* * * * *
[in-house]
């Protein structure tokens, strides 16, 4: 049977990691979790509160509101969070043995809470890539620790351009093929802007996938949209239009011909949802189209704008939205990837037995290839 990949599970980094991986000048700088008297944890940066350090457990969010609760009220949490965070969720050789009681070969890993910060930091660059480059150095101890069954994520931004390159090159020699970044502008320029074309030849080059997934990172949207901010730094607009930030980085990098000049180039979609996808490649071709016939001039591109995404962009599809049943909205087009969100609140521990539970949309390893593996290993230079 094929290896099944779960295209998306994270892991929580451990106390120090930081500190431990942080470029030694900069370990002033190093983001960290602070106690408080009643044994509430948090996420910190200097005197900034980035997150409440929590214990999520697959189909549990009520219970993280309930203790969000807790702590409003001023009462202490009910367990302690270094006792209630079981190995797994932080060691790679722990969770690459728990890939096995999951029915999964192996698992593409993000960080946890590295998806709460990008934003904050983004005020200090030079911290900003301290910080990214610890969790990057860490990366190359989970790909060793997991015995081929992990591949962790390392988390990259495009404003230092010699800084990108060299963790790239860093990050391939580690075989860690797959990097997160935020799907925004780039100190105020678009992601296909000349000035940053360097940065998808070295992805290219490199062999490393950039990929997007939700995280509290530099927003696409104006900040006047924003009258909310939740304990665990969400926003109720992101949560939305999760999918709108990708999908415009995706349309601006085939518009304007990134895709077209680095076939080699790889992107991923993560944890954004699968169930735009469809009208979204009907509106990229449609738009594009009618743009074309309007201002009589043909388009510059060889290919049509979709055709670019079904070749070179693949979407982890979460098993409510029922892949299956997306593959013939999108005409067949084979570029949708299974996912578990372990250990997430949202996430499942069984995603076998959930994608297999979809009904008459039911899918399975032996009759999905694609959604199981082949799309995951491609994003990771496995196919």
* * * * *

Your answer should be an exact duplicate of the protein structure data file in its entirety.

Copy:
[in-house]
């Protein structure tokens, strides 16, 4: 049977990691979790509160509101969070043995809470890539620790351009093929802007996938949209239009011909949802189209704008939205990837037995290839 990949599970980094991986000048700088008297944890940066350090457990969010609760009220949490965070969720050789009681070969890993910060930091660059480059150095101890069954994520931004390159090159020699970044502008320029074309030849080059997934990172949207901010730094607009930030980085990098000049180039979609996808490649071709016939001039591109995404962009599809049943909205087009969100609140521990539970949309390893593996290993230079 094929290896099944779960295209998306994270892991929580451990106390120090930081500190431990942080470029030694900069370990002033190093983001960290602070106690408080009643044994509430948090996420910190200097005197900034980035997150409440929590214990999520697959189909549990009520219970993280309930203790969000807790702590409003001023009462202490009910367990302690270094006792209630079981190995797994932080060691790679722990969770690459728990890939096995999951029915999964192996698992593409993000960080946890590295998806709460990008934003904050983004005020200090030079911290900003301290910080990214610890969790990057860490990366190359989970790909060793997991015995081929992990591949962790390392988390990259495009404003230092010699800084990108060299963790790239860093990050391939580690075989860690797959990097997160935020799907925004780039100190105020678009992601296909000349000035940053360097940065998808070295992805290219490199062999490393950039990929997007939700995280509290530099927003696409104006900040006047924003009258909310939740304990665990969400926003109720992101949560939305999760999918709108990708999908415009995706349309601006085939518009304007990134895709077209680095076939080699790889992107991923993560944890954004699968169930735009469809009208979204009907509106990229449609738009594009009618743009074309309007201002009589043909388009510059060889290919049509979709055709670019079904070749070179693949979407982890979460098993409510029922892949299956997306593959013939999108005409067949084979570029949708299974996912578990372990250990997430949202996430499942069984995603076998959930994608297999979809009904008459039911899918399975032996009759999905694609959604199981082949799309995951491609994003990771496995196919």